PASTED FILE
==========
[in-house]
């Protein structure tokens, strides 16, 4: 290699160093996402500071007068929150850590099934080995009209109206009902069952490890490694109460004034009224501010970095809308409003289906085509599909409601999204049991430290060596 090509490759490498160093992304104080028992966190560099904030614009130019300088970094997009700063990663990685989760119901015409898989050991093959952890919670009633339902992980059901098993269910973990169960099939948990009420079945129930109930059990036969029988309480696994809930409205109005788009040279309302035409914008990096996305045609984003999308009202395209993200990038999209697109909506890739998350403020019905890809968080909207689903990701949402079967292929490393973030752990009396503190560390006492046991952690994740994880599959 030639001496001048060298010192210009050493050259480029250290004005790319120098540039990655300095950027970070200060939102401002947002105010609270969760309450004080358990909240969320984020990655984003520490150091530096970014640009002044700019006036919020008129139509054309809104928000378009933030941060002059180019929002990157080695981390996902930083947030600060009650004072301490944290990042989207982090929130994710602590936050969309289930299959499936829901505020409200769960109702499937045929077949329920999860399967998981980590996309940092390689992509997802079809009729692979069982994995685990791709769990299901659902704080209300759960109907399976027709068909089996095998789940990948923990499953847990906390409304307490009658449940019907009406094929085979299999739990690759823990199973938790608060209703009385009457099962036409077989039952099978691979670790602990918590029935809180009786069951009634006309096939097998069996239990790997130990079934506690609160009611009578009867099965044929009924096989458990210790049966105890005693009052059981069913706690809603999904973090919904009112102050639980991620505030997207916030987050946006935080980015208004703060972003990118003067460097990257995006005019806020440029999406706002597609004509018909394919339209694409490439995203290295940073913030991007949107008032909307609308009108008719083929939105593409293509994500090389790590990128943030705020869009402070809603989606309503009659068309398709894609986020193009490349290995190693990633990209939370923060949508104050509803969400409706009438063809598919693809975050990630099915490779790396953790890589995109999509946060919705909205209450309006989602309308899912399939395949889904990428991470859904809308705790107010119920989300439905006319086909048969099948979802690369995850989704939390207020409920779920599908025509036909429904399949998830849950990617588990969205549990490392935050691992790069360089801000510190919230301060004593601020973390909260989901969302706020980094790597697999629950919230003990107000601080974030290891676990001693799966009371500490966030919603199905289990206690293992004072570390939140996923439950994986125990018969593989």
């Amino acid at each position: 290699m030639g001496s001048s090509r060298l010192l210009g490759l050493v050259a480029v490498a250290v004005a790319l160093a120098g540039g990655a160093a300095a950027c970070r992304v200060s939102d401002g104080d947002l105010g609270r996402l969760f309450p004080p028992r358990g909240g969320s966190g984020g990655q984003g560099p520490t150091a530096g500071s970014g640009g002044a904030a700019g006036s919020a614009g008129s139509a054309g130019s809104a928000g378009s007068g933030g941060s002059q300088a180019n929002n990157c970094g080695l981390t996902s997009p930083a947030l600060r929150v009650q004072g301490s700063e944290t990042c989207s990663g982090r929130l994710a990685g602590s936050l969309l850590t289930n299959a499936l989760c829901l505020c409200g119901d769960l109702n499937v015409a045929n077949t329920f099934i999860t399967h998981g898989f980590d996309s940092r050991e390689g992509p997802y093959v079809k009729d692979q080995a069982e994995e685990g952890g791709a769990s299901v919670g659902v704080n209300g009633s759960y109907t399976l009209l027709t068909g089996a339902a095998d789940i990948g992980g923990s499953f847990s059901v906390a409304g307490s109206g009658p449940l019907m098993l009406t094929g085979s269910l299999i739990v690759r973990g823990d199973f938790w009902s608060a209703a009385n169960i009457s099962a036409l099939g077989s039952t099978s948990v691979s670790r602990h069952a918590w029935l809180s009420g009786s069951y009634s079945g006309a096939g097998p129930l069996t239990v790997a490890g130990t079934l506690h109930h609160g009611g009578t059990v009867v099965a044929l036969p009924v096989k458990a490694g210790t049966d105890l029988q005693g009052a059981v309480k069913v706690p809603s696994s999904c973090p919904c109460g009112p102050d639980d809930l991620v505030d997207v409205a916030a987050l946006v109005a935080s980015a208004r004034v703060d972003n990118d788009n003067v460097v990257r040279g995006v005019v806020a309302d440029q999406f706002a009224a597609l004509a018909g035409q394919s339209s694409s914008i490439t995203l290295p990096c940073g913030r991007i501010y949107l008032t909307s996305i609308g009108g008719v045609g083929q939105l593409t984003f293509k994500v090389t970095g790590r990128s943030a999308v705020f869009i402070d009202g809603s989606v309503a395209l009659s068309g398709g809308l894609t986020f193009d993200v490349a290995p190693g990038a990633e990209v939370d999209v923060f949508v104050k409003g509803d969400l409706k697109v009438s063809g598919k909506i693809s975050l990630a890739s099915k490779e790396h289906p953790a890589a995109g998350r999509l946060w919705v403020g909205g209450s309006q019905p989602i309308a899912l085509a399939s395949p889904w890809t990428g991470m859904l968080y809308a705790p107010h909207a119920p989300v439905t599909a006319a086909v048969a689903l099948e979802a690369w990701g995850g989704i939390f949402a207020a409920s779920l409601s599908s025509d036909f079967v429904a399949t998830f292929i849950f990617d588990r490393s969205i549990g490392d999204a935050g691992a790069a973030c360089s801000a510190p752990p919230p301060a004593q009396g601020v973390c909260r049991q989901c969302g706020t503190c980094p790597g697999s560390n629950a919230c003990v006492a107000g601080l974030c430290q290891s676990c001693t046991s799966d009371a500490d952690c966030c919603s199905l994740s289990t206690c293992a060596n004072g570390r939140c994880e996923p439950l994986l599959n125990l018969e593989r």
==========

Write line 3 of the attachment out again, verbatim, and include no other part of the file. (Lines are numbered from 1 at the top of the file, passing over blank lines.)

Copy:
């Amino acid at each position: 290699m030639g001496s001048s090509r060298l010192l210009g490759l050493v050259a480029v490498a250290v004005a790319l160093a120098g540039g990655a160093a300095a950027c970070r992304v200060s939102d401002g104080d947002l105010g609270r996402l969760f309450p004080p028992r358990g909240g969320s966190g984020g990655q984003g560099p520490t150091a530096g500071s970014g640009g002044a904030a700019g006036s919020a614009g008129s139509a054309g130019s809104a928000g378009s007068g933030g941060s002059q300088a180019n929002n990157c970094g080695l981390t996902s997009p930083a947030l600060r929150v009650q004072g301490s700063e944290t990042c989207s990663g982090r929130l994710a990685g602590s936050l969309l850590t289930n299959a499936l989760c829901l505020c409200g119901d769960l109702n499937v015409a045929n077949t329920f099934i999860t399967h998981g898989f980590d996309s940092r050991e390689g992509p997802y093959v079809k009729d692979q080995a069982e994995e685990g952890g791709a769990s299901v919670g659902v704080n209300g009633s759960y109907t399976l009209l027709t068909g089996a339902a095998d789940i990948g992980g923990s499953f847990s059901v906390a409304g307490s109206g009658p449940l019907m098993l009406t094929g085979s269910l299999i739990v690759r973990g823990d199973f938790w009902s608060a209703a009385n169960i009457s099962a036409l099939g077989s039952t099978s948990v691979s670790r602990h069952a918590w029935l809180s009420g009786s069951y009634s079945g006309a096939g097998p129930l069996t239990v790997a490890g130990t079934l506690h109930h609160g009611g009578t059990v009867v099965a044929l036969p009924v096989k458990a490694g210790t049966d105890l029988q005693g009052a059981v309480k069913v706690p809603s696994s999904c973090p919904c109460g009112p102050d639980d809930l991620v505030d997207v409205a916030a987050l946006v109005a935080s980015a208004r004034v703060d972003n990118d788009n003067v460097v990257r040279g995006v005019v806020a309302d440029q999406f706002a009224a597609l004509a018909g035409q394919s339209s694409s914008i490439t995203l290295p990096c940073g913030r991007i501010y949107l008032t909307s996305i609308g009108g008719v045609g083929q939105l593409t984003f293509k994500v090389t970095g790590r990128s943030a999308v705020f869009i402070d009202g809603s989606v309503a395209l009659s068309g398709g809308l894609t986020f193009d993200v490349a290995p190693g990038a990633e990209v939370d999209v923060f949508v104050k409003g509803d969400l409706k697109v009438s063809g598919k909506i693809s975050l990630a890739s099915k490779e790396h289906p953790a890589a995109g998350r999509l946060w919705v403020g909205g209450s309006q019905p989602i309308a899912l085509a399939s395949p889904w890809t990428g991470m859904l968080y809308a705790p107010h909207a119920p989300v439905t599909a006319a086909v048969a689903l099948e979802a690369w990701g995850g989704i939390f949402a207020a409920s779920l409601s599908s025509d036909f079967v429904a399949t998830f292929i849950f990617d588990r490393s969205i549990g490392d999204a935050g691992a790069a973030c360089s801000a510190p752990p919230p301060a004593q009396g601020v973390c909260r049991q989901c969302g706020t503190c980094p790597g697999s560390n629950a919230c003990v006492a107000g601080l974030c430290q290891s676990c001693t046991s799966d009371a500490d952690c966030c919603s199905l994740s289990t206690c293992a060596n004072g570390r939140c994880e996923p439950l994986l599959n125990l018969e593989r």